Therefore, all over the world, regulators are working to control, if not contain, this digital wave. The US President Joe Biden is now encouraging monetary and financial authorities to focus on the digital dollar and the risks associated with cryptocurrencies, particularly in the areas of fraud or money laundering.
The extension of European directives from the world of finance to cryptoactives has brought awareness to the regulation of cryptocurrencies. Among these adaptations, the vote of the MiCA (Market in Crypto Assets) which will shortly bring a first stone to regulation at European level.
Members of the European Parliament (MEPs) have reviewed and amended the European Commission's proposal and in March 2022 decided to begin negotiations on the final shape of these rules with EU countries in the Council.
In order to encourage the development and use of these technologies, the new rules aim to provide legal certainty, support innovation, protect consumers, investors, and ensure financial stability.
The rules cover transparency, disclosure, authorisation and supervision of transactions. MEPs want the issuing of some of the tokens to be supervised by the European Securities and Markets Authority and the European Banking Authority. Businesses dealing with crypto-assets will have to better inform consumers about risks, costs and charges. By regulating public offers of crypto-assets, the rules would ensure financial stability, while other measures tackle market manipulation, money laundering, terrorist financing and other criminal activities.
After the MEPs negotiate the final shape of the bill with EU governments, it must be adopted by the European Parliament as a whole as well as by EU countries.
The new rules are part of a wider Digital Finance package that supports the EU's digital transition by encouraging innovation while ensuring protection. In March 2022, Parliament adopted new rules to support testing of the distributed ledger technology in market infrastructures.
In April 2022, Parliament also agreed to start negotiations with EU countries on rules that would allow the tracing and identification of transfers of crypto-assets.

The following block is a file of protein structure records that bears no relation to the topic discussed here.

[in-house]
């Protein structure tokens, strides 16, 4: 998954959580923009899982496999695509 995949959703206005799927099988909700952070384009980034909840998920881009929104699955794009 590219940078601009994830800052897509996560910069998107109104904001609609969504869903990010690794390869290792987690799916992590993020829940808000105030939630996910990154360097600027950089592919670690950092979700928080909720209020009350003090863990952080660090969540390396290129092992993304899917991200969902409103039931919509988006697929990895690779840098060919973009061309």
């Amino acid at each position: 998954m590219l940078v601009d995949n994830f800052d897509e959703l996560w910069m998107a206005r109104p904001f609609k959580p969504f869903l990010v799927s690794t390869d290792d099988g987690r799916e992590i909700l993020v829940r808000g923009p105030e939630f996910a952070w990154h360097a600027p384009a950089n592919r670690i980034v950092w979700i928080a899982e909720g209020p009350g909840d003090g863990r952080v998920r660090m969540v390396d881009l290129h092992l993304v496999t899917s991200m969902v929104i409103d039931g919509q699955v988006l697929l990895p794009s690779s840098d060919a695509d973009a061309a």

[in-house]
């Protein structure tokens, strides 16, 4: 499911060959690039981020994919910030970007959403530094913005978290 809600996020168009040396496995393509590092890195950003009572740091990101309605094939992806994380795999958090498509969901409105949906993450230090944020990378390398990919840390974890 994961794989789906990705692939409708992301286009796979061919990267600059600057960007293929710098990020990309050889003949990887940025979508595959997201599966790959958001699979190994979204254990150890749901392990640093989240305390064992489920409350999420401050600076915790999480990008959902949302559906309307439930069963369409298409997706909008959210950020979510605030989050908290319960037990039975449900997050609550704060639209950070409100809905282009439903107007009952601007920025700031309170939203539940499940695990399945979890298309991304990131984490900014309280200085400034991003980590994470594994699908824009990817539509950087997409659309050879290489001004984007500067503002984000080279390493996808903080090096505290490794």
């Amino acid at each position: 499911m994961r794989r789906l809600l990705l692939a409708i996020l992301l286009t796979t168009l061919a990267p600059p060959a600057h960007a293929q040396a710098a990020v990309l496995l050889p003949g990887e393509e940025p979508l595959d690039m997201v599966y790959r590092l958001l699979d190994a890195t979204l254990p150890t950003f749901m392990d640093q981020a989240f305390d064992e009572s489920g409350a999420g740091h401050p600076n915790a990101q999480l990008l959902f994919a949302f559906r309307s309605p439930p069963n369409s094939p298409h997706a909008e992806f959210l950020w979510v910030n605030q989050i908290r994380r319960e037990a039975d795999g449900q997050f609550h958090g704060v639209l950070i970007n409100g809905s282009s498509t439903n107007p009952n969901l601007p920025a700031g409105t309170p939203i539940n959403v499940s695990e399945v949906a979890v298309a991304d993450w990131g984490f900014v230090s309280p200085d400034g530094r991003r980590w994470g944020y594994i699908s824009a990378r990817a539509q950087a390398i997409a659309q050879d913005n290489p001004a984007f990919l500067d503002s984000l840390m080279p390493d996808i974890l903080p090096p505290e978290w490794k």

The crypto outlook
Although the crypto markets have seen wild fluctuations over the last year, they continue to be adopted by people from all over the world in staggering numbers. This means that central banks, governments, and other regulatory bodies have had to step in to try and create some order in an industry that still has a bit of a “Wild West” feel to it.
In many ways, 2021 was the breakthrough year for digital currencies. Bitcoin will thus have reached record prices, before fluctuations eventually cause it to fall to its lowest levels in 2022. From there, the US government decided to add new regulations for all cryptocurrencies - an initiative that will not have discouraged investors interested in cryptocurrency, despite the fact that this industry, in perpetual evolution, seems to be reaching some limits.
As can only be expected in the cryptocurrency ecosystem, the range of views is extreme. Some see this market correction as a great time to “buy the dip”. Others believe this is the end of the party for cryptocurrencies. It is therefore difficult to predict how things could unfold in the long term.
At the same time, the traditional financial sector was becoming increasingly accepting of cryptocurrencies as a legitimate asset class. A Fidelity study from last year to institutional investors found seven in 10 expected to buy or invest in digital assets in the future.
Fidelity forecast indicates a continued acceleration in cryptocurrency adoption over the next several years, across regions. Asia was most interested in Future investments intent (80%), followed by Europe (75%) and the U.S. (60%).
Without a doubt, cryptocurrencies, the underlying blockchain and other distributed ledger technologies are now being taken seriously, not only by governments and regulators but also by the banking, finance and clearing sectors.
In the decade to come, cryptocurrency will play a significant role in shaping emerging FinTech innovation by unlocking new markets and supporting increased efficiency and convenience in product offerings.
Indeed, world-famous firms could relaunch payment by cryptocurrency this year. So, if Amazon joins in and accepts bitcoin payments, it could create an unprecedented chain reaction.